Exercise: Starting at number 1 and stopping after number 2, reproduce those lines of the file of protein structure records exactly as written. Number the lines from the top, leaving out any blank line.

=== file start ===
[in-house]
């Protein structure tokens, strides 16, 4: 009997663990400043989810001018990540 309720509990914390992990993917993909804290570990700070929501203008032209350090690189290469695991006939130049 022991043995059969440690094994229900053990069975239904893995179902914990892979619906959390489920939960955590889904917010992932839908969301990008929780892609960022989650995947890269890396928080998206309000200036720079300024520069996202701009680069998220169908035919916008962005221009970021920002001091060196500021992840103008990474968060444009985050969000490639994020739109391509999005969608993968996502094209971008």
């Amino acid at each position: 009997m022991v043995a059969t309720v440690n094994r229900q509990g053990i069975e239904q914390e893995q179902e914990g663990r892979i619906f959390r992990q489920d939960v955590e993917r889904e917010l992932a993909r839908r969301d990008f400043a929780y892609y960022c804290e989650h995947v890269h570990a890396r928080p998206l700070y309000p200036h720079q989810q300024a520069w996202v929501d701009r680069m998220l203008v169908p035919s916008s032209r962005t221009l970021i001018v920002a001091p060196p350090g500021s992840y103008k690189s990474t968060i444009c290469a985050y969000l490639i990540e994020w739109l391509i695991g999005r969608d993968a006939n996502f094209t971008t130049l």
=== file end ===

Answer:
[in-house]
């Protein structure tokens, strides 16, 4: 009997663990400043989810001018990540 309720509990914390992990993917993909804290570990700070929501203008032209350090690189290469695991006939130049 022991043995059969440690094994229900053990069975239904893995179902914990892979619906959390489920939960955590889904917010992932839908969301990008929780892609960022989650995947890269890396928080998206309000200036720079300024520069996202701009680069998220169908035919916008962005221009970021920002001091060196500021992840103008990474968060444009985050969000490639994020739109391509999005969608993968996502094209971008």